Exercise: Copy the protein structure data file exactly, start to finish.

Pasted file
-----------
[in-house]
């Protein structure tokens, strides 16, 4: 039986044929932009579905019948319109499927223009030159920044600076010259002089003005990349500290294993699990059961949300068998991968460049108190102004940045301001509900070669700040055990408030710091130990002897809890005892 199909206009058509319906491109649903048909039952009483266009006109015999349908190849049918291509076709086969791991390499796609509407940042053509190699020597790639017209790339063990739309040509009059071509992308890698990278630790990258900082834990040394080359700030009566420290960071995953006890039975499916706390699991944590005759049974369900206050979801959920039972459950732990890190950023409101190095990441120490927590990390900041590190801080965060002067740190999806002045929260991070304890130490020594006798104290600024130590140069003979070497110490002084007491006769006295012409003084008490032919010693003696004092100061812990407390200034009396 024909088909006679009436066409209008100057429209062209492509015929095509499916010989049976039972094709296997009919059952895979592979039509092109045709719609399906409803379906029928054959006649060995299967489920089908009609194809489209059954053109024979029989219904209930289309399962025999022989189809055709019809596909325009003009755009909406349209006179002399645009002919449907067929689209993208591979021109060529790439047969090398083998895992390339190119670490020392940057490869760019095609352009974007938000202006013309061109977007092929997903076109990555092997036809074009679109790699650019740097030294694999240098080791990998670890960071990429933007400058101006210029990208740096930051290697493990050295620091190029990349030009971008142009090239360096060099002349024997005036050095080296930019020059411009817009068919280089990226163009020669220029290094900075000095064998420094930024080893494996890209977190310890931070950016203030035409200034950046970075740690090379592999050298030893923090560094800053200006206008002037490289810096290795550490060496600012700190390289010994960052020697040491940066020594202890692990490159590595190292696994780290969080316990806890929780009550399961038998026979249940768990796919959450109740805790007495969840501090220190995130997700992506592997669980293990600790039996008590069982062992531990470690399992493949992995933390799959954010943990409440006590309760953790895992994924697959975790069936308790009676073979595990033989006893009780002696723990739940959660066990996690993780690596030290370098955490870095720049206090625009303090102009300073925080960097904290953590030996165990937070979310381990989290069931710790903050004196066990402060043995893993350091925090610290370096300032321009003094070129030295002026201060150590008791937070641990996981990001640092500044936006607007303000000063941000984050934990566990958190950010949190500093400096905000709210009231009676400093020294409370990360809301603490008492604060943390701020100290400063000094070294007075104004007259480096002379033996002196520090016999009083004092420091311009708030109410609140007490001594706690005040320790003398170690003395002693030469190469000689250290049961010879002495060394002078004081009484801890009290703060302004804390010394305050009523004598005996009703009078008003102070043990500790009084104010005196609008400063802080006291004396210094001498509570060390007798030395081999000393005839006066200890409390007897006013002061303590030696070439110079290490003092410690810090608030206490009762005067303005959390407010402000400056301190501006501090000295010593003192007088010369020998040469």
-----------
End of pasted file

[in-house]
């Protein structure tokens, strides 16, 4: 039986044929932009579905019948319109499927223009030159920044600076010259002089003005990349500290294993699990059961949300068998991968460049108190102004940045301001509900070669700040055990408030710091130990002897809890005892 199909206009058509319906491109649903048909039952009483266009006109015999349908190849049918291509076709086969791991390499796609509407940042053509190699020597790639017209790339063990739309040509009059071509992308890698990278630790990258900082834990040394080359700030009566420290960071995953006890039975499916706390699991944590005759049974369900206050979801959920039972459950732990890190950023409101190095990441120490927590990390900041590190801080965060002067740190999806002045929260991070304890130490020594006798104290600024130590140069003979070497110490002084007491006769006295012409003084008490032919010693003696004092100061812990407390200034009396 024909088909006679009436066409209008100057429209062209492509015929095509499916010989049976039972094709296997009919059952895979592979039509092109045709719609399906409803379906029928054959006649060995299967489920089908009609194809489209059954053109024979029989219904209930289309399962025999022989189809055709019809596909325009003009755009909406349209006179002399645009002919449907067929689209993208591979021109060529790439047969090398083998895992390339190119670490020392940057490869760019095609352009974007938000202006013309061109977007092929997903076109990555092997036809074009679109790699650019740097030294694999240098080791990998670890960071990429933007400058101006210029990208740096930051290697493990050295620091190029990349030009971008142009090239360096060099002349024997005036050095080296930019020059411009817009068919280089990226163009020669220029290094900075000095064998420094930024080893494996890209977190310890931070950016203030035409200034950046970075740690090379592999050298030893923090560094800053200006206008002037490289810096290795550490060496600012700190390289010994960052020697040491940066020594202890692990490159590595190292696994780290969080316990806890929780009550399961038998026979249940768990796919959450109740805790007495969840501090220190995130997700992506592997669980293990600790039996008590069982062992531990470690399992493949992995933390799959954010943990409440006590309760953790895992994924697959975790069936308790009676073979595990033989006893009780002696723990739940959660066990996690993780690596030290370098955490870095720049206090625009303090102009300073925080960097904290953590030996165990937070979310381990989290069931710790903050004196066990402060043995893993350091925090610290370096300032321009003094070129030295002026201060150590008791937070641990996981990001640092500044936006607007303000000063941000984050934990566990958190950010949190500093400096905000709210009231009676400093020294409370990360809301603490008492604060943390701020100290400063000094070294007075104004007259480096002379033996002196520090016999009083004092420091311009708030109410609140007490001594706690005040320790003398170690003395002693030469190469000689250290049961010879002495060394002078004081009484801890009290703060302004804390010394305050009523004598005996009703009078008003102070043990500790009084104010005196609008400063802080006291004396210094001498509570060390007798030395081999000393005839006066200890409390007897006013002061303590030696070439110079290490003092410690810090608030206490009762005067303005959390407010402000400056301190501006501090000295010593003192007088010369020998040469």